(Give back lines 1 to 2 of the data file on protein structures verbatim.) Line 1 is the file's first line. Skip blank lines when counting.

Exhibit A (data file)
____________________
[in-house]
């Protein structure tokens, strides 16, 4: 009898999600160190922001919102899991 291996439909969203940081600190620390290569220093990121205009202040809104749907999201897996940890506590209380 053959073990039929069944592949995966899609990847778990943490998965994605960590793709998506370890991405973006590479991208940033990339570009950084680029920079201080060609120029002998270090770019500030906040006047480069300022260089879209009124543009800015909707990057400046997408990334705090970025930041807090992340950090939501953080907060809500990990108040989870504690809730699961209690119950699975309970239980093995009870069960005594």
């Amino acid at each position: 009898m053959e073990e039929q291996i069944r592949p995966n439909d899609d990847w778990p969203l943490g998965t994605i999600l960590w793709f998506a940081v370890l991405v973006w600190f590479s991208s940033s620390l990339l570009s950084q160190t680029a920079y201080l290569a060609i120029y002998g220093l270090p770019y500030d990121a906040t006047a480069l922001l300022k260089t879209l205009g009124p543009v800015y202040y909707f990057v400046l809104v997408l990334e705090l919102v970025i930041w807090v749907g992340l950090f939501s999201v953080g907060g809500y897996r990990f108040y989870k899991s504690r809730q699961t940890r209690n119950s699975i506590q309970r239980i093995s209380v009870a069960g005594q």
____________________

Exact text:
[in-house]
């Protein structure tokens, strides 16, 4: 009898999600160190922001919102899991 291996439909969203940081600190620390290569220093990121205009202040809104749907999201897996940890506590209380 053959073990039929069944592949995966899609990847778990943490998965994605960590793709998506370890991405973006590479991208940033990339570009950084680029920079201080060609120029002998270090770019500030906040006047480069300022260089879209009124543009800015909707990057400046997408990334705090970025930041807090992340950090939501953080907060809500990990108040989870504690809730699961209690119950699975309970239980093995009870069960005594």